4.5. Newton for nonlinear systems

The rootfinding problem becomes much more difficult when multiple variables and equations are involved.

Definition 4.5.1 :  Multidimensional rootfinding problem

Given a continuous vector-valued function \(\mathbf{f}\) mapping from \(\mathbb{R}^n\) into \(\mathbb{R}^n\), find a vector \(\mathbf{r}\) such that

(4.5.1)\[\begin{split}\begin{split} f_1(r_1,\dots,r_n) &= 0,\\ f_2(r_1,\dots,r_n) &= 0,\\ &\vdots\\ f_n(r_1,\dots,r_n) &= 0. \end{split}\end{split}\]

Particular problems are often posed using scalar variables and equations.

Example 4.5.2

The steady state of interactions between the population \(w(t)\) of a predator species and the population \(h(t)\) of a prey species might be modeled as

\[\begin{split} ah - b h w &= 0, \\ -cw + d w h &= 0 \end{split}\]

for positive parameters \(a,b,c,d\). To cast this in the form of (4.5.1), we could define \(\mathbf{x}=[h,w]\), \(f_1(x_1,x_2) = ax_1 - bx_1x_2\), and \(f_2(x_1,x_2)= -c x_2 + d x_1 x_2\).

While the equations of Example 4.5.2 are easy to solve by hand, in practice even establishing the existence and uniqueness of solutions for any particular system is typically quite difficult.

Linear model

To extend rootfinding methods to systems, we will keep to the basic philosophy of constructing easily managed models of the exact function. As usual, the starting point is a linear model. We base it on the multidimensional Taylor series,

(4.5.2)\[\mathbf{f}(\mathbf{x}+\mathbf{h}) = \mathbf{f}(\mathbf{x}) + \mathbf{J}(\mathbf{x})\mathbf{h} + O(\| \mathbf{h} \|^2),\]

where \(\mathbf{J}\) is called the Jacobian matrix of \(\mathbf{f}\) and is defined by

(4.5.3)\[\begin{split}\mathbf{J}(\mathbf{x}) = \begin{bmatrix} \rule[2mm]{0pt}{1em}\frac{\partial f_1}{\partial x_1} & \frac{\partial f_1}{\partial x_2} & \cdots & \frac{\partial f_1}{\partial x_n}\\[2mm] \frac{\partial f_2}{\partial x_1} & \frac{\partial f_2}{\partial x_2} & \cdots & \frac{\partial f_2}{\partial x_n}\\[1mm] \vdots & \vdots & & \vdots\\[1mm] \rule[-3mm]{0pt}{1em} \frac{\partial f_n}{\partial x_1} & \frac{\partial f_n}{\partial x_2} & \cdots & \frac{\partial f_n}{\partial x_n} \end{bmatrix} = \left[ \frac{\partial f_i}{\partial x_j} \right]_{\,i,j=1,\ldots,n}.\end{split}\]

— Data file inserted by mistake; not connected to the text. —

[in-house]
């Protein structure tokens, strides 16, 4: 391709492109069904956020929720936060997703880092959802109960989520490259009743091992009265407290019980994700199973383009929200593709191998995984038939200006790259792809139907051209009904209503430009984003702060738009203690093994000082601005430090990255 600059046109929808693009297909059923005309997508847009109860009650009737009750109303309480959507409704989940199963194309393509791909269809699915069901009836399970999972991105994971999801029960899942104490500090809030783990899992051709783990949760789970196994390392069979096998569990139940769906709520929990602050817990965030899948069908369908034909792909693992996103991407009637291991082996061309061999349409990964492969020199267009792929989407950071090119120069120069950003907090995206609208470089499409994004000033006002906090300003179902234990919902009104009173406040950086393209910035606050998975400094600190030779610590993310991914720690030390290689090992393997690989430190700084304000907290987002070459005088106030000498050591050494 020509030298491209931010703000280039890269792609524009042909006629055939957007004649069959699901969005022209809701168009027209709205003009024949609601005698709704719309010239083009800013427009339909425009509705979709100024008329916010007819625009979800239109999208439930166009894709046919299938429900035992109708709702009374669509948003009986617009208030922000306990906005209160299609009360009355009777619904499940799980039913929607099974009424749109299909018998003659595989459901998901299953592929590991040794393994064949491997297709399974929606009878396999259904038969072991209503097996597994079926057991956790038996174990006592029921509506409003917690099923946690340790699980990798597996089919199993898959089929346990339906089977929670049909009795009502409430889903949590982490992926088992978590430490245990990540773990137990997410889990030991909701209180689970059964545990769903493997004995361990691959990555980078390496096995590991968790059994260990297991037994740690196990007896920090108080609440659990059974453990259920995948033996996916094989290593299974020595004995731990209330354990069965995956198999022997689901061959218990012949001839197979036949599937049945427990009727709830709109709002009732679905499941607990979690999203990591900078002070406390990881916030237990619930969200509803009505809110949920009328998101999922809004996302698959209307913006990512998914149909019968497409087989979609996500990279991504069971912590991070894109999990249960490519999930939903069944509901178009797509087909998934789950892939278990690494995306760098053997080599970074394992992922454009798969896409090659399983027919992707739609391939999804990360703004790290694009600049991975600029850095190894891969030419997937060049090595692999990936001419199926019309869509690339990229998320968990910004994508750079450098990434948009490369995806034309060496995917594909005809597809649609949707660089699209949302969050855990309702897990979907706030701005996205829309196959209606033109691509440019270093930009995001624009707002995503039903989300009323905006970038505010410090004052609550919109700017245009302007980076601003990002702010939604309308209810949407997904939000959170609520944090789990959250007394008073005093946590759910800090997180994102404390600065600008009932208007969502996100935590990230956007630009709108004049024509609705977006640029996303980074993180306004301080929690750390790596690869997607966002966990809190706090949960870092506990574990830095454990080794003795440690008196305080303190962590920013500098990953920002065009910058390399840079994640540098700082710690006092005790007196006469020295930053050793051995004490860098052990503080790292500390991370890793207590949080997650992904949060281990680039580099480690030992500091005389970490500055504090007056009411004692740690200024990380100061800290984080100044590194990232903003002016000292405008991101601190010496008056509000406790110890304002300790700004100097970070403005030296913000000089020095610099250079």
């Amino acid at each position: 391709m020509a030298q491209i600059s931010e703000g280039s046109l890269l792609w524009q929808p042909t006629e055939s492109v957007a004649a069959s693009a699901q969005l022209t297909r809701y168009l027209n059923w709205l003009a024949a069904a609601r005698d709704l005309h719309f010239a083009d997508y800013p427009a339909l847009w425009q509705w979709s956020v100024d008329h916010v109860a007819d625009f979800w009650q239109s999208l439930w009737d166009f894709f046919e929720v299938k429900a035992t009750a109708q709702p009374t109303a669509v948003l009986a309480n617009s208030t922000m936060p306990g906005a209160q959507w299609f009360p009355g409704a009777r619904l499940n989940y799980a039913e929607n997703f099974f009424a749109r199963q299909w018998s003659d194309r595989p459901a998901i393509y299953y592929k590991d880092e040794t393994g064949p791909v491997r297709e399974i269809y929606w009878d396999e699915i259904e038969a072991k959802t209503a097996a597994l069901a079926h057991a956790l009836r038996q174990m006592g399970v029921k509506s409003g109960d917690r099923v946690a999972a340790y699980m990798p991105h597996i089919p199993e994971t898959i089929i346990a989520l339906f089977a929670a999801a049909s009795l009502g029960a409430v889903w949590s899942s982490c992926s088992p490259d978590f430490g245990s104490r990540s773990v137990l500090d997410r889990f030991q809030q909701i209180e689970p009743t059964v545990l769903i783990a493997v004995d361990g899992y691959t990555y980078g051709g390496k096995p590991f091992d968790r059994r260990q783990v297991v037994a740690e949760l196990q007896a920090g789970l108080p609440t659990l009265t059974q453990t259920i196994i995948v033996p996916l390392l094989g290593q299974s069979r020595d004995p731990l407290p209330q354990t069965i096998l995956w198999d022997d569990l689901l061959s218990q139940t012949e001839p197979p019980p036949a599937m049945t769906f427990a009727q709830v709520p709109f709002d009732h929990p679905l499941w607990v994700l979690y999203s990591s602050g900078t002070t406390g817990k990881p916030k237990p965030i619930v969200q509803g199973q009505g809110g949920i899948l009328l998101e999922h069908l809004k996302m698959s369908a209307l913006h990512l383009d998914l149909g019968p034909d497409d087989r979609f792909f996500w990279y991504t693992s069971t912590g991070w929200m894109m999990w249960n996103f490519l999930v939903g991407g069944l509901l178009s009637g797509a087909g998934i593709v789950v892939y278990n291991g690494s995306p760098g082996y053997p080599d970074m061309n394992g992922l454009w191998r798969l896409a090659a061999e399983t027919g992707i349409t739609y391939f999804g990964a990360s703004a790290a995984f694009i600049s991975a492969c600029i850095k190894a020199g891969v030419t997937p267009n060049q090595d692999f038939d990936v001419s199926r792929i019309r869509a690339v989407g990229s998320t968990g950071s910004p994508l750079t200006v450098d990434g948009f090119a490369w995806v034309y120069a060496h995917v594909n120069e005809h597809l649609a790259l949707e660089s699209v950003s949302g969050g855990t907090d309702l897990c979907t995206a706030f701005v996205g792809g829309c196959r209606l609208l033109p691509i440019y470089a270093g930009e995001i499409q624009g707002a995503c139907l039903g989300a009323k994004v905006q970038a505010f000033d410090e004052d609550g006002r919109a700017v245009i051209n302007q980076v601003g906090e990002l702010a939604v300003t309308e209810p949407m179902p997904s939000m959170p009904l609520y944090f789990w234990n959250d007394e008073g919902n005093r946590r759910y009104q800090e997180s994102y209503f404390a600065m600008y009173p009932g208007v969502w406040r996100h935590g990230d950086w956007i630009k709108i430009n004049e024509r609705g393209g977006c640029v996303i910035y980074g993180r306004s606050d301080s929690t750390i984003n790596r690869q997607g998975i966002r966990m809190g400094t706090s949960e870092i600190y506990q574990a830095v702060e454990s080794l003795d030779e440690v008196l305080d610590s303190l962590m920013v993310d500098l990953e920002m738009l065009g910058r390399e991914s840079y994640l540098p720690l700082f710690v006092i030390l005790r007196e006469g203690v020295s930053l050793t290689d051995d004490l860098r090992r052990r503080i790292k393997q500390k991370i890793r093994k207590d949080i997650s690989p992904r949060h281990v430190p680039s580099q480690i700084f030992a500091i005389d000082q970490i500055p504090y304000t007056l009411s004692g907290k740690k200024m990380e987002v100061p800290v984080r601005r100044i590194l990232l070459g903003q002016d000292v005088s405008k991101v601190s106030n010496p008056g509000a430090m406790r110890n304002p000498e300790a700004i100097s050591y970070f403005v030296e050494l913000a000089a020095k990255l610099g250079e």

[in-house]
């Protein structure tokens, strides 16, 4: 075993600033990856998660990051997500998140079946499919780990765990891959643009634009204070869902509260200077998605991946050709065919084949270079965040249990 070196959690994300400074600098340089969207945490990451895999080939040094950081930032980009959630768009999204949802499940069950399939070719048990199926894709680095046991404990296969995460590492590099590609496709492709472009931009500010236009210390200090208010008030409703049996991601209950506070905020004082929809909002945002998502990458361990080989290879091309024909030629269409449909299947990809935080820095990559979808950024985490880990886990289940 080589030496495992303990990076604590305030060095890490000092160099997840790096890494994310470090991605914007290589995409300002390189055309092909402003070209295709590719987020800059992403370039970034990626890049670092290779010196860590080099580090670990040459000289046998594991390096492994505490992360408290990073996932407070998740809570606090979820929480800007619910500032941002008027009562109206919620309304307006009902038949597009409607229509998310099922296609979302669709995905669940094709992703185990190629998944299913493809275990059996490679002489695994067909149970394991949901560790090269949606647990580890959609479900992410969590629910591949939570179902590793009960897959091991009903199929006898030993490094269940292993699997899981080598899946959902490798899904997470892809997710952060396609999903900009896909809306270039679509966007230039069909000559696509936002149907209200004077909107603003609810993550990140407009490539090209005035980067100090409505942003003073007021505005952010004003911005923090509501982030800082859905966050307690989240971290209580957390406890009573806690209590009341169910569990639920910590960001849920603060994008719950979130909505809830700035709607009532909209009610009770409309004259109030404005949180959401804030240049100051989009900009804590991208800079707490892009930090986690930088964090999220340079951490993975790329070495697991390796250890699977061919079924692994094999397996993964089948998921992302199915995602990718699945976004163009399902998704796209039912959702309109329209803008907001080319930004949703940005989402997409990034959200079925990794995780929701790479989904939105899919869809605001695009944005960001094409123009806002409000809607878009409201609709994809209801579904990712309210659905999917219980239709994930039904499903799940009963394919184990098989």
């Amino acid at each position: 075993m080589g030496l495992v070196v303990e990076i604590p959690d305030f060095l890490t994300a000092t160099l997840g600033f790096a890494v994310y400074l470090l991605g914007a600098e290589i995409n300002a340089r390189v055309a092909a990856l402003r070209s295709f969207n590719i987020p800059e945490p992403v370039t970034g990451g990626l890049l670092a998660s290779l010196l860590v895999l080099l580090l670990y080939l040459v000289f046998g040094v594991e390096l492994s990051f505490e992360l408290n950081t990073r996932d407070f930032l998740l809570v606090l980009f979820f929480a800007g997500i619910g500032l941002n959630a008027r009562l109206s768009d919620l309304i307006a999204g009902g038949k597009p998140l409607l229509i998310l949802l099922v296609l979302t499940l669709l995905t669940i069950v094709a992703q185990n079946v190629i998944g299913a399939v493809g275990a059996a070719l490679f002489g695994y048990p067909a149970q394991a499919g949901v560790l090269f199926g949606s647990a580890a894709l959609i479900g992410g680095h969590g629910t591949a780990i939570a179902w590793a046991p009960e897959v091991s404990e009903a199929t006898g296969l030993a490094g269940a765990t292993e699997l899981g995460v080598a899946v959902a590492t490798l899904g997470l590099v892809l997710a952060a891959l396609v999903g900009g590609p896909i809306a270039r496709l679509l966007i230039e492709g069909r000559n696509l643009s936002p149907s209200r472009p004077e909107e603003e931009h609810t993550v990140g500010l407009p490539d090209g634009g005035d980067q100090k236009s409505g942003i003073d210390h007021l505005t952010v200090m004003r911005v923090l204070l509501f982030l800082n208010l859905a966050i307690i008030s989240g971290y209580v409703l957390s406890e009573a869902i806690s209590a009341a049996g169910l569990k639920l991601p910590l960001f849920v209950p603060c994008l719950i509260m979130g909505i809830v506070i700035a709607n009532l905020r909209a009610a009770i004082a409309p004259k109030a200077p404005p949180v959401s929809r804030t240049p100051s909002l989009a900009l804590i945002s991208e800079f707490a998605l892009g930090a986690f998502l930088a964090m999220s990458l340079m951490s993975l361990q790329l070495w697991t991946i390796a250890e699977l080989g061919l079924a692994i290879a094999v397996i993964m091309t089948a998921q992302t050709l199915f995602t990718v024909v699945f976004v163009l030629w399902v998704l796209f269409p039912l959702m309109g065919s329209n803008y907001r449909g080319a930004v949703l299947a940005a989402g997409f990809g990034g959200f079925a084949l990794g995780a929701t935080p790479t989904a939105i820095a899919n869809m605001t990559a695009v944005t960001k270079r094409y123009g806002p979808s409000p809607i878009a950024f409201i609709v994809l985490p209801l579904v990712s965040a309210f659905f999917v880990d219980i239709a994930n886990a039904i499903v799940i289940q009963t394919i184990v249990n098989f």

Because of the Jacobian’s role in (4.5.2), we may write \(\mathbf{J}(\mathbf{x})\) as \(\mathbf{f}\,'(\mathbf{x})\). Like any derivative, it is a function of the independent variable \(\mathbf{x}\).

Example 4.5.3

Let

\[\begin{split}\begin{split} f_1(x_1,x_2,x_3) &= -x_1\cos(x_2) - 1\\ f_2(x_1,x_2,x_3) &= x_1x_2 + x_3\\ f_3(x_1,x_2,x_3) &= e^{-x_3}\sin(x_1+x_2) + x_1^2 - x_2^2. \end{split}\end{split}\]

Then

\[\begin{split} \mathbf{J}(x) = \begin{bmatrix} -\cos(x_2) & x_1 \sin(x_2) & 0\\ x_2 & x_1 & 1\\ e^{-x_3}\cos(x_1+x_2)+2x_1 & e^{-x_3}\cos(x_1+x_2)-2x_2 & -e^{-x_3}\sin(x_1+x_2) \end{bmatrix}.\end{split}\]

If we were to start writing out the terms in (4.5.2), we would begin with

\[\begin{split}\begin{split} f_1(x_1+h_1,x_2+h_2,x_3+h_3) &= -x_1\cos(x_2)-1 -\cos(x_2)h_1 + x_1\sin(x_2)h_2 + O\bigl(\| \mathbf{h} \|^2\bigr) \\ f_2(x_1+h_1,x_2+h_2,x_3+h_3) &= x_1x_2 + x_3 + x_2h_1 +x_1h_2 + h_3 + O\bigl(\| \mathbf{h} \|^2\bigr), \end{split}\end{split}\]

and so on.

The terms \(\mathbf{f}(\mathbf{x})+\mathbf{J}(\mathbf{x})\mathbf{h}\) in (4.5.2) represent the linear part of \(\mathbf{f}\) near \(\mathbf{x}\). If \(\mathbf{f}\) is actually linear, i.e., \(\mathbf{f}(\mathbf{x})=\mathbf{A}\mathbf{x}-\mathbf{b}\), then the Jacobian matrix is the constant matrix \(\mathbf{A}\) and the higher-order terms in (4.5.2) disappear.

The multidimensional Newton iteration

With a method in hand for constructing a linear model for the vector system \(\mathbf{f}(\mathbf{x})\), we can generalize Newton’s method. Specifically, at a root estimate \(\mathbf{x}_k\), we set \(\mathbf{h} = \mathbf{x}-\mathbf{x}_k\) in (4.5.2) and get